Transgender troop protections included in annual defense spending bill

Matt Saintsing
May 21, 2018 - 12:50 pm



A bipartisan mix of federal lawmakers are trying to ensure transgender troops can serve openly with a proposed amendment to the National Defense Authorization Act.

The amendment would make permanent an Obama-era policy of open-service, which aims to block the Trump administration from enacting a ban on transgender service members. It was introduced by Democratic Reps. Jackie Speier (Calif.), A. Donald McEachin (Va.) and Susan Davis (Calif.), and Republican Rep. Ileana Ros-Lehtien (Fla.)—the mother of a transgender son.

U.S. Air Force photo/Tech. Sgt. Julius Delos Reyes

President Donald Trump signed a memo in March banning nearly all transgender service members from openly serving in the military “except under certain limited circumstances.” Defense Secretary Jim Mattis and Kirstjen Nielsen, the Homeland Security Secretary, have “authority to implement any appropriate policies concerning military service by transgender individuals.”

Mr. Trump’s memo release overlapped with a report on Mattis’s recommendations for how the military should address transgender service members. Among the suggestions, anyone diagnosed with gender dysphoria would be banned from serving, except if they had not had gender dysphoria for 36 months or if they were diagnosed after entering military service, but are not in need of any transition-related medical operations.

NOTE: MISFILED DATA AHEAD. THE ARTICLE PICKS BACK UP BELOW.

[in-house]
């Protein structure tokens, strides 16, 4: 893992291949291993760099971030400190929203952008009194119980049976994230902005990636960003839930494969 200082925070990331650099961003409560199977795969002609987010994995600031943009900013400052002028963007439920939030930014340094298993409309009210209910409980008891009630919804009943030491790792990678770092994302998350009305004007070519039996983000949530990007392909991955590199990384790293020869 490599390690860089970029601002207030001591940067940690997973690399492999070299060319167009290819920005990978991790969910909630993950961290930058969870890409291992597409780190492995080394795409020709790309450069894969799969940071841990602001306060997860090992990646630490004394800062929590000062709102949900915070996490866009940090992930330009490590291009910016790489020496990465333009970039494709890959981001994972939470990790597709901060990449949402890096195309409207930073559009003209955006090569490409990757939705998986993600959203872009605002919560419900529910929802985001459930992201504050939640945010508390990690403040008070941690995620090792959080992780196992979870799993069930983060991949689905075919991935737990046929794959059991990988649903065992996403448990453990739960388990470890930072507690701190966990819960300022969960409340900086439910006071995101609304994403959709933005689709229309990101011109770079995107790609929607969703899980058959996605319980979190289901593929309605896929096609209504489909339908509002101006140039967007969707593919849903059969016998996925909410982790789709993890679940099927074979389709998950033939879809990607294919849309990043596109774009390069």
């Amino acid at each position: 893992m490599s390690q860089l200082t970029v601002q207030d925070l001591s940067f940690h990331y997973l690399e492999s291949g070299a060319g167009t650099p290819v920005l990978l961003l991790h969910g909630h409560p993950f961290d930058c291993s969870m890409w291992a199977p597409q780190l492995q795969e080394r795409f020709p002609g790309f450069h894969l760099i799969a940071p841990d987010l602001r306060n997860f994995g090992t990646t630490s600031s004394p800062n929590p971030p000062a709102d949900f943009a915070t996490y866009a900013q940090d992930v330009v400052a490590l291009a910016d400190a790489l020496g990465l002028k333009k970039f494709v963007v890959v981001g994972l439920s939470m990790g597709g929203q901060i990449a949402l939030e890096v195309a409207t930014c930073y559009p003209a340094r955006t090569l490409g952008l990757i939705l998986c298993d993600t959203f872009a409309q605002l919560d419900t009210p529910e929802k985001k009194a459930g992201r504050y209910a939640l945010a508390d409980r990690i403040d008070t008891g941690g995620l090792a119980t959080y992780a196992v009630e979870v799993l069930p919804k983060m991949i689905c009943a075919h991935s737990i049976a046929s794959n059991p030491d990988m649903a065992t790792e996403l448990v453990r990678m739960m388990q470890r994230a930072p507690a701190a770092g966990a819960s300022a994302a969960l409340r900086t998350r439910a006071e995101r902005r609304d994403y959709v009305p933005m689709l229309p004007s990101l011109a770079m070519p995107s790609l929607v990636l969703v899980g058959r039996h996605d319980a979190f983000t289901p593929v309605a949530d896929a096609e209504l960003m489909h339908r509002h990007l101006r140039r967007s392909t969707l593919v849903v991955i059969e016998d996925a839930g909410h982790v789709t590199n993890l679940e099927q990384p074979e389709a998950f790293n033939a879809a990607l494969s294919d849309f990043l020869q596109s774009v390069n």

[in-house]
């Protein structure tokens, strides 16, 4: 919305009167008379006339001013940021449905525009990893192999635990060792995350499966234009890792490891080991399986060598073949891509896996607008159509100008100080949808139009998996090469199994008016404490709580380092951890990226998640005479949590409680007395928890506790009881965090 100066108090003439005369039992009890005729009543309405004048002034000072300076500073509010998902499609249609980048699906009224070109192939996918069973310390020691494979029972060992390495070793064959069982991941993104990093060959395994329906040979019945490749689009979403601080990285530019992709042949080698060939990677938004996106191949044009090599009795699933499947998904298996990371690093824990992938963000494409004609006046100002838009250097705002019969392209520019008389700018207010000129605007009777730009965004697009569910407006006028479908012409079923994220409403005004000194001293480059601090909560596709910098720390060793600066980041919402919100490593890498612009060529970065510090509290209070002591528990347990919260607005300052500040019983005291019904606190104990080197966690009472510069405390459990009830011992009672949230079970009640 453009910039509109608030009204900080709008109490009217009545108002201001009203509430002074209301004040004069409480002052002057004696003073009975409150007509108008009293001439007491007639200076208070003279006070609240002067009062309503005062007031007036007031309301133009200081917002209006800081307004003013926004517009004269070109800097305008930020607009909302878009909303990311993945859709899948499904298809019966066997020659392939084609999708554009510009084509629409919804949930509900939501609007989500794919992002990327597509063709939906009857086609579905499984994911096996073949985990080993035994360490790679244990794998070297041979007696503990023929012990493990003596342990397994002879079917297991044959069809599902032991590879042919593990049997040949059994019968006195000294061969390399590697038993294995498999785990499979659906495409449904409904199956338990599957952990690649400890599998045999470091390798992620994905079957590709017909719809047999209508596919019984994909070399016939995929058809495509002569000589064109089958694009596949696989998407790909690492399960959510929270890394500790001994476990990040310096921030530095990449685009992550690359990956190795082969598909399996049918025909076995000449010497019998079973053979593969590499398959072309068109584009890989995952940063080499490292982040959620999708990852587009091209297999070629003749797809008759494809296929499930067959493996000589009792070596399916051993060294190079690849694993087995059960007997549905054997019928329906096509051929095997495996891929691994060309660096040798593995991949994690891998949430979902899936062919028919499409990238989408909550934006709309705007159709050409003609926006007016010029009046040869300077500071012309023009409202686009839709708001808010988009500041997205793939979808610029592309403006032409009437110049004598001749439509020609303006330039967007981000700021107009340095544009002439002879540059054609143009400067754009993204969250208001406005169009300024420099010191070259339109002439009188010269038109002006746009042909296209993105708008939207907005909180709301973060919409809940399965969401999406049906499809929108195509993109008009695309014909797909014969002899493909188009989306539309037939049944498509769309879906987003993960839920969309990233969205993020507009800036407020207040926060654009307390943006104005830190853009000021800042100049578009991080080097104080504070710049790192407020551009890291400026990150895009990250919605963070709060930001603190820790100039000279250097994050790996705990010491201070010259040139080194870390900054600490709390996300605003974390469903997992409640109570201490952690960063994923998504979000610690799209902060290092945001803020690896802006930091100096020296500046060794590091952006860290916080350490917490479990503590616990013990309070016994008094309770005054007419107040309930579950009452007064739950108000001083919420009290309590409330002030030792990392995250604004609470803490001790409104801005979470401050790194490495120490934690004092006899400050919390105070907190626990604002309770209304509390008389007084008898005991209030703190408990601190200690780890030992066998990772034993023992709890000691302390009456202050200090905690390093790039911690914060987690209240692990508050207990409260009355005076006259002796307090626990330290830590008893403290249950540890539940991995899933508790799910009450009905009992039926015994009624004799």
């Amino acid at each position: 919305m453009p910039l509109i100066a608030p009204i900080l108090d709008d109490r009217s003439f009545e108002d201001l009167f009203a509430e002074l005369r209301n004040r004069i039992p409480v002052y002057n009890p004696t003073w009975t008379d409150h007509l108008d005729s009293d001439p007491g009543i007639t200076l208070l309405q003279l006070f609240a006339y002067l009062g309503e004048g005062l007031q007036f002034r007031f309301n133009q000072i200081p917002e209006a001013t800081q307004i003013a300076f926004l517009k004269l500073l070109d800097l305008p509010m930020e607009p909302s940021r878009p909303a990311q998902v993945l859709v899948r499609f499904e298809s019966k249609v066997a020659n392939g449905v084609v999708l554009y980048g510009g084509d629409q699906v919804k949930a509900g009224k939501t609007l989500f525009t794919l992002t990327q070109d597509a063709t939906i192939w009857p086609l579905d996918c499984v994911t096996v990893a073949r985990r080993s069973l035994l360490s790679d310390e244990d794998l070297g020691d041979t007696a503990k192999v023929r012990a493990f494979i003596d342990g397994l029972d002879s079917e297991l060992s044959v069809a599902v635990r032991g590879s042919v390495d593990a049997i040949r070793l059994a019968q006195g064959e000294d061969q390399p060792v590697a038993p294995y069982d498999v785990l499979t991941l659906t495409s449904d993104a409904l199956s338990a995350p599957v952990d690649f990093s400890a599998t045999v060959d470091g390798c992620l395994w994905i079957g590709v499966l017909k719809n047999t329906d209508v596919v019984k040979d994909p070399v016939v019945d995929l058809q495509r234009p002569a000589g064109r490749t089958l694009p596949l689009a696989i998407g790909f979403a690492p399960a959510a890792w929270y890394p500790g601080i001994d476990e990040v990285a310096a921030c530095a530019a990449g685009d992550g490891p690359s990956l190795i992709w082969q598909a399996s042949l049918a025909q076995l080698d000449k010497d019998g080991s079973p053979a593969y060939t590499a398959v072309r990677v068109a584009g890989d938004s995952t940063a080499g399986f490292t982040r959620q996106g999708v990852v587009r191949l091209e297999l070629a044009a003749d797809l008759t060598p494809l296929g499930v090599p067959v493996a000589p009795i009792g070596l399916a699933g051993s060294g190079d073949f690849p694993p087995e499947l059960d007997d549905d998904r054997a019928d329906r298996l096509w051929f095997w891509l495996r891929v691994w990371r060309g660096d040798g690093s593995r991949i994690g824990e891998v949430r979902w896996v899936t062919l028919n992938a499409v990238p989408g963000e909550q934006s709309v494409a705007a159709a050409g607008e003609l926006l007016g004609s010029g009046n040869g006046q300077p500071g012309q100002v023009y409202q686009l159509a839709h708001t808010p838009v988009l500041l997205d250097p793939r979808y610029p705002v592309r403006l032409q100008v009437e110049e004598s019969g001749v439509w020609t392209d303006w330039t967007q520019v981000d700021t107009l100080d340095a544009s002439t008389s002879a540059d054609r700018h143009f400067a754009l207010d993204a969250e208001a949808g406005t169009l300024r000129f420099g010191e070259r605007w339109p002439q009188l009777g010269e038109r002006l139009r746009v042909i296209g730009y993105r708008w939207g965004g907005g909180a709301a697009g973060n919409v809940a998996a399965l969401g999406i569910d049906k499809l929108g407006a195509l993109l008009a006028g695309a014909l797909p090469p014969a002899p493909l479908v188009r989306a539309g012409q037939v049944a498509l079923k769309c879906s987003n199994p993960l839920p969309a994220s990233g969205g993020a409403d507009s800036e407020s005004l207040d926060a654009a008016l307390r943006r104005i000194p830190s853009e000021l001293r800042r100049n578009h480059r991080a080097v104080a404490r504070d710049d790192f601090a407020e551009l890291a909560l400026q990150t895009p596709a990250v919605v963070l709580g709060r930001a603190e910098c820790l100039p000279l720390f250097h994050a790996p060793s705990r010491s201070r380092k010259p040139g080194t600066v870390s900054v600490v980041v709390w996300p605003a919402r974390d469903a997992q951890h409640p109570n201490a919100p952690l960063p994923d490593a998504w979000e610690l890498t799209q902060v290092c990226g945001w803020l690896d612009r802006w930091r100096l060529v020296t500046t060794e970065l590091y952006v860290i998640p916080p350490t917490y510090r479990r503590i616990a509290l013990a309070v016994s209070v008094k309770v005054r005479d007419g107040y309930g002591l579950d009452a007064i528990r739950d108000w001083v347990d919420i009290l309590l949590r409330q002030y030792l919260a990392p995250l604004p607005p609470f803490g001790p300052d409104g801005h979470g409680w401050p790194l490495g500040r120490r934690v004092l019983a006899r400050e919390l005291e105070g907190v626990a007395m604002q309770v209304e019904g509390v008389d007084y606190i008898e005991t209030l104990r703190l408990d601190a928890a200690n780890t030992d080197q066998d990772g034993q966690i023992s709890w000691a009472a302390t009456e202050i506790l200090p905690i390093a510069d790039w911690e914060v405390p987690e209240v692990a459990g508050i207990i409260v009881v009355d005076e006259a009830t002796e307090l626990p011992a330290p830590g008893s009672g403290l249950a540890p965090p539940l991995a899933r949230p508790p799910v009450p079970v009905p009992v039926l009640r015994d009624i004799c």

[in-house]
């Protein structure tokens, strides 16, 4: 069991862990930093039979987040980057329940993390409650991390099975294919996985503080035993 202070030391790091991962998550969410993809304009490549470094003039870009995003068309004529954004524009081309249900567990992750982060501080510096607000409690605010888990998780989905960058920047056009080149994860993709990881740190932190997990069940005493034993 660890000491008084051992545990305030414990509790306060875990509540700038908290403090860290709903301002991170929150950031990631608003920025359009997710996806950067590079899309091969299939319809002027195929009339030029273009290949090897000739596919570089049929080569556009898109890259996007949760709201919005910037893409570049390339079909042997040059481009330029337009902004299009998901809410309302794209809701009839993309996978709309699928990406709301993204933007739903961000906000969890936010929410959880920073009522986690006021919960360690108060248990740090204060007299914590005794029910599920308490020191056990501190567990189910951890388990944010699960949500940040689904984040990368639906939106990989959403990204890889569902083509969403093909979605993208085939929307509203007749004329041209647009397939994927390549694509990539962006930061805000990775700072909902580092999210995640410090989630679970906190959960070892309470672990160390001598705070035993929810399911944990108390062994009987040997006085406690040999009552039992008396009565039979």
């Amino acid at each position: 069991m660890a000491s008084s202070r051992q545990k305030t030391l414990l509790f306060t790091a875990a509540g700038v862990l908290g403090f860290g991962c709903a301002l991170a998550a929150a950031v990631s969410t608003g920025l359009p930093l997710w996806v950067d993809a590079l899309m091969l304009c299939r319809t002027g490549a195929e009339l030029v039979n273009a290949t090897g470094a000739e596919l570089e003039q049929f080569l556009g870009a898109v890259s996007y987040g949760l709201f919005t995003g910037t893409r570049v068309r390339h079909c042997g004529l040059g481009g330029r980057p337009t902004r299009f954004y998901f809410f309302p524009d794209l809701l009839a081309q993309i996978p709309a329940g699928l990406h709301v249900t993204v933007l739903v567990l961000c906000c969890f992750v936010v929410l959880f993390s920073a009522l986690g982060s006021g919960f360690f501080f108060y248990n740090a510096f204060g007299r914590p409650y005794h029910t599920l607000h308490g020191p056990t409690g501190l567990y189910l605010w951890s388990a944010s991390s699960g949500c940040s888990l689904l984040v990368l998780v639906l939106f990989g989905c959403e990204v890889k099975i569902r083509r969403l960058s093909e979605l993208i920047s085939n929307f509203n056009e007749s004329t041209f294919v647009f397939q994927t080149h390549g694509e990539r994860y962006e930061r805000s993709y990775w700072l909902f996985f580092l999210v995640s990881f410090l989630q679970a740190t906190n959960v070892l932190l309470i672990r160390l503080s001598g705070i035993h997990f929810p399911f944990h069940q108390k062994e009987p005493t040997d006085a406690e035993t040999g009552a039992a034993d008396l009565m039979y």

But federal courts have put a hold on this policy. Preliminary injunctions in four separate lawsuits require the military to continue allowing open service of transgender troops while the suits work their way through the legal system.

Transgender advocates say that rule would usher in a new era of “Don’t Ask, Don’t Tell,” a policy repealed in 2010 that barred gay and bisexual troops from military service.

Over the past month, the heads of the Army, Navy, Air Force, Marine Corps, and the incoming Coast Guard commandant have testified to Congress that transgender service members are not a disruption to the discipline of unit cohesion.

Photo by Win McNamee/Pool/Sipa USA

“We treat every one of those sailors regardless with dignity and respect that is warranted by wearing the uniform of the United States Navy,” Chief of Naval Operations, Adm. John Richardson told the Senate Armed Services Committee.“By virtue of that approach, I’m not aware of any issues."

A 2016 RAND study concluded allowing transgender troops to serve openly would have “minimal impact” on military readiness and health care costs, and a more recent report by the Palm Center—a group that advocates for transgender rights—offers a line-by-line rebuttal of Mattis’s report, claiming it mischaracterized legitimate research and made other baseless statements.

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